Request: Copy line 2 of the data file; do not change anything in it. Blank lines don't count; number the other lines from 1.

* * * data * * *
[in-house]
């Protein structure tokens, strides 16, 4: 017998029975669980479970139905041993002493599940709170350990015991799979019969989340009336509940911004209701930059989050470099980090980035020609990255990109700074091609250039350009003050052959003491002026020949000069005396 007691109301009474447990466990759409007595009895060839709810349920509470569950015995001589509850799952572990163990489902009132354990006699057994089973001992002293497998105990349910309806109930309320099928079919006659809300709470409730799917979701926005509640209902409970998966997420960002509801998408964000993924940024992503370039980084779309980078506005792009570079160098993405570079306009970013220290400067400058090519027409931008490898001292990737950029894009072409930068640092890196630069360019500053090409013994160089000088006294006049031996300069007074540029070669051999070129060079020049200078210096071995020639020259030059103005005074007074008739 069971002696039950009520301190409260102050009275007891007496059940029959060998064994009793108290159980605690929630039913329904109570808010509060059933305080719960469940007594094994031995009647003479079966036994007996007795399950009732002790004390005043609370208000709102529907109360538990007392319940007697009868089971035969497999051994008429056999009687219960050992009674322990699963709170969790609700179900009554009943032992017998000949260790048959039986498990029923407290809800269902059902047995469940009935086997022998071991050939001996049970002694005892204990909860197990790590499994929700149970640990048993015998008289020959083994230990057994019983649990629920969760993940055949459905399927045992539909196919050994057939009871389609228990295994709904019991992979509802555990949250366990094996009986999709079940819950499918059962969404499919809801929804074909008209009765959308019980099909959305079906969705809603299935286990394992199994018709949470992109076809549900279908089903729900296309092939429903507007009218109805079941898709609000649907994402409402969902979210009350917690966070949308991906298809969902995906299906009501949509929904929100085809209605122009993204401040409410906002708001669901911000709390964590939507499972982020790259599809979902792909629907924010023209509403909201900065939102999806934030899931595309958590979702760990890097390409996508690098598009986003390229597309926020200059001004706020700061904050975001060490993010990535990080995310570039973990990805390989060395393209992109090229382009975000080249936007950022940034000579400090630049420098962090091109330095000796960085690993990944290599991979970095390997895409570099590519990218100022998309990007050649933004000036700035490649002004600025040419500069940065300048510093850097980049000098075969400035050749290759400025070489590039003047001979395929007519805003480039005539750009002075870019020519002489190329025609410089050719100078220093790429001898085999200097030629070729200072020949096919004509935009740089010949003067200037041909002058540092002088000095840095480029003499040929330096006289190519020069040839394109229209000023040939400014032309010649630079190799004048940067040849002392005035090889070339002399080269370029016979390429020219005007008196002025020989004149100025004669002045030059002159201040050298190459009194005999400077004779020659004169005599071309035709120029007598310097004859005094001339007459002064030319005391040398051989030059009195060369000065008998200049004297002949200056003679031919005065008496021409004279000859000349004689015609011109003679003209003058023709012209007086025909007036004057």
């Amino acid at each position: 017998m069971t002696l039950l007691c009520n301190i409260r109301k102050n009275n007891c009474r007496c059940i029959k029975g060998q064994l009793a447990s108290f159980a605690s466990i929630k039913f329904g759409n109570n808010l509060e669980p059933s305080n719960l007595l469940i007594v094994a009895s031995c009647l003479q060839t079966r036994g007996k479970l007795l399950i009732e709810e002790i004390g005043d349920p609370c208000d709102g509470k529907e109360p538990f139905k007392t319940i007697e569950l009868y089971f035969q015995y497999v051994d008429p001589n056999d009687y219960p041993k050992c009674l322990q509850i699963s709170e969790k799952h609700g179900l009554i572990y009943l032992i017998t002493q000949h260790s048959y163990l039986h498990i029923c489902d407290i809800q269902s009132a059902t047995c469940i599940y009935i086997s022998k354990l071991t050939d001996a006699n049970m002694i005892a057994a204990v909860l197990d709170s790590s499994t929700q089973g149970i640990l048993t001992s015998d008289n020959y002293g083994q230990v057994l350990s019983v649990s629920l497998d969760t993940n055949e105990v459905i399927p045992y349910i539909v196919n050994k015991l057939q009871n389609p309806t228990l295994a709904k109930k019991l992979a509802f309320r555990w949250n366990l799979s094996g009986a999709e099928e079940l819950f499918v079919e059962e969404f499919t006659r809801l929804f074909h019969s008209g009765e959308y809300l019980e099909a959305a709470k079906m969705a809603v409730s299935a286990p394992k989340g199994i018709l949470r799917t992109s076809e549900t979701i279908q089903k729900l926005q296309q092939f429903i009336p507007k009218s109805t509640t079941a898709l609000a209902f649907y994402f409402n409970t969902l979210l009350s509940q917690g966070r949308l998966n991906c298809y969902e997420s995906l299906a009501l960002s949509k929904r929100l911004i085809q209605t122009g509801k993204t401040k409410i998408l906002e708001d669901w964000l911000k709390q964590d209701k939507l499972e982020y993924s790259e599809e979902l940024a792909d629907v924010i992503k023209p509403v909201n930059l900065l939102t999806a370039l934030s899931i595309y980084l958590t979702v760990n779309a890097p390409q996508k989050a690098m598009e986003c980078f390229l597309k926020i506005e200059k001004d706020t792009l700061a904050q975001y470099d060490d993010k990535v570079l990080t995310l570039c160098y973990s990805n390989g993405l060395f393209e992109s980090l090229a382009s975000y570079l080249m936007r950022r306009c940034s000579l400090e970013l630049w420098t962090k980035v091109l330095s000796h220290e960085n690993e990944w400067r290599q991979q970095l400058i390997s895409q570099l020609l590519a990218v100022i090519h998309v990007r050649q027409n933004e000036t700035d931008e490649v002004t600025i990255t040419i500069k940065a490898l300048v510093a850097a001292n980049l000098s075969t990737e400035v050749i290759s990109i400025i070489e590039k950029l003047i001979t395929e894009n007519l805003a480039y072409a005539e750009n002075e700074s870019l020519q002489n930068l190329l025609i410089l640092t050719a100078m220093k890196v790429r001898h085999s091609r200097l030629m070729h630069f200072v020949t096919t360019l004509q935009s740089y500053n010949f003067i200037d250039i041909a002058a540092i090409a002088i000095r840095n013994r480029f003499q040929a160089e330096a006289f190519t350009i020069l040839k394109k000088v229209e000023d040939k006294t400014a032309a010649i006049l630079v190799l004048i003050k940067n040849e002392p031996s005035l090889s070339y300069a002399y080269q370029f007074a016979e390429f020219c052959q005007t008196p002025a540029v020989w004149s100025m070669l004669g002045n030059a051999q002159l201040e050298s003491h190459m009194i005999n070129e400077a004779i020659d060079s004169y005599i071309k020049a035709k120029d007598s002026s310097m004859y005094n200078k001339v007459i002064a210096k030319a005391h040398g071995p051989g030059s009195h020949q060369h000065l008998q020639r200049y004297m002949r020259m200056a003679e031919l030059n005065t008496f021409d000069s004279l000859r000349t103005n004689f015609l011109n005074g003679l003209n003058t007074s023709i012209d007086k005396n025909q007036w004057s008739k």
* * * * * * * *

């Protein structure tokens, strides 16, 4: 017998029975669980479970139905041993002493599940709170350990015991799979019969989340009336509940911004209701930059989050470099980090980035020609990255990109700074091609250039350009003050052959003491002026020949000069005396 007691109301009474447990466990759409007595009895060839709810349920509470569950015995001589509850799952572990163990489902009132354990006699057994089973001992002293497998105990349910309806109930309320099928079919006659809300709470409730799917979701926005509640209902409970998966997420960002509801998408964000993924940024992503370039980084779309980078506005792009570079160098993405570079306009970013220290400067400058090519027409931008490898001292990737950029894009072409930068640092890196630069360019500053090409013994160089000088006294006049031996300069007074540029070669051999070129060079020049200078210096071995020639020259030059103005005074007074008739 069971002696039950009520301190409260102050009275007891007496059940029959060998064994009793108290159980605690929630039913329904109570808010509060059933305080719960469940007594094994031995009647003479079966036994007996007795399950009732002790004390005043609370208000709102529907109360538990007392319940007697009868089971035969497999051994008429056999009687219960050992009674322990699963709170969790609700179900009554009943032992017998000949260790048959039986498990029923407290809800269902059902047995469940009935086997022998071991050939001996049970002694005892204990909860197990790590499994929700149970640990048993015998008289020959083994230990057994019983649990629920969760993940055949459905399927045992539909196919050994057939009871389609228990295994709904019991992979509802555990949250366990094996009986999709079940819950499918059962969404499919809801929804074909008209009765959308019980099909959305079906969705809603299935286990394992199994018709949470992109076809549900279908089903729900296309092939429903507007009218109805079941898709609000649907994402409402969902979210009350917690966070949308991906298809969902995906299906009501949509929904929100085809209605122009993204401040409410906002708001669901911000709390964590939507499972982020790259599809979902792909629907924010023209509403909201900065939102999806934030899931595309958590979702760990890097390409996508690098598009986003390229597309926020200059001004706020700061904050975001060490993010990535990080995310570039973990990805390989060395393209992109090229382009975000080249936007950022940034000579400090630049420098962090091109330095000796960085690993990944290599991979970095390997895409570099590519990218100022998309990007050649933004000036700035490649002004600025040419500069940065300048510093850097980049000098075969400035050749290759400025070489590039003047001979395929007519805003480039005539750009002075870019020519002489190329025609410089050719100078220093790429001898085999200097030629070729200072020949096919004509935009740089010949003067200037041909002058540092002088000095840095480029003499040929330096006289190519020069040839394109229209000023040939400014032309010649630079190799004048940067040849002392005035090889070339002399080269370029016979390429020219005007008196002025020989004149100025004669002045030059002159201040050298190459009194005999400077004779020659004169005599071309035709120029007598310097004859005094001339007459002064030319005391040398051989030059009195060369000065008998200049004297002949200056003679031919005065008496021409004279000859000349004689015609011109003679003209003058023709012209007086025909007036004057």